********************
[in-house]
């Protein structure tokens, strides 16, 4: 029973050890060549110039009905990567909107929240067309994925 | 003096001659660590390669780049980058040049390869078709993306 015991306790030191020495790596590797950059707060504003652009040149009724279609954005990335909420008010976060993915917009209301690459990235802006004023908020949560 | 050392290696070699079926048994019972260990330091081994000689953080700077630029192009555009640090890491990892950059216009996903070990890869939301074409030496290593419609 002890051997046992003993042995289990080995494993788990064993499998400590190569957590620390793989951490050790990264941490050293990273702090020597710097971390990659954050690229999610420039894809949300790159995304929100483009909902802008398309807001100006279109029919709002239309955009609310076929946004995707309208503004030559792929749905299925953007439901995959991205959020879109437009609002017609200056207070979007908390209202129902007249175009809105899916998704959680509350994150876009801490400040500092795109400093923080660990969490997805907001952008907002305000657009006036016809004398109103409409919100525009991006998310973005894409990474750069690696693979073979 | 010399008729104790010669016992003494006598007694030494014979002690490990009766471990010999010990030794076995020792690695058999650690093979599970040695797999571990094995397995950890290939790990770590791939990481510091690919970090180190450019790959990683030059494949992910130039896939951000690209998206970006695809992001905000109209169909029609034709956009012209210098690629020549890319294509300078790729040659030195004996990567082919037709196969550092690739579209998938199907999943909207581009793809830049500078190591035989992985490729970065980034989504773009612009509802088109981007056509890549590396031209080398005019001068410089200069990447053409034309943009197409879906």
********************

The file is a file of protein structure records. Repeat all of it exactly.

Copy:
[in-house]
């Protein structure tokens, strides 16, 4: 029973050890060549110039009905990567909107929240067309994925 | 003096001659660590390669780049980058040049390869078709993306 015991306790030191020495790596590797950059707060504003652009040149009724279609954005990335909420008010976060993915917009209301690459990235802006004023908020949560 | 050392290696070699079926048994019972260990330091081994000689953080700077630029192009555009640090890491990892950059216009996903070990890869939301074409030496290593419609 002890051997046992003993042995289990080995494993788990064993499998400590190569957590620390793989951490050790990264941490050293990273702090020597710097971390990659954050690229999610420039894809949300790159995304929100483009909902802008398309807001100006279109029919709002239309955009609310076929946004995707309208503004030559792929749905299925953007439901995959991205959020879109437009609002017609200056207070979007908390209202129902007249175009809105899916998704959680509350994150876009801490400040500092795109400093923080660990969490997805907001952008907002305000657009006036016809004398109103409409919100525009991006998310973005894409990474750069690696693979073979 | 010399008729104790010669016992003494006598007694030494014979002690490990009766471990010999010990030794076995020792690695058999650690093979599970040695797999571990094995397995950890290939790990770590791939990481510091690919970090180190450019790959990683030059494949992910130039896939951000690209998206970006695809992001905000109209169909029609034709956009012209210098690629020549890319294509300078790729040659030195004996990567082919037709196969550092690739579209998938199907999943909207581009793809830049500078190591035989992985490729970065980034989504773009612009509802088109981007056509890549590396031209080398005019001068410089200069990447053409034309943009197409879906």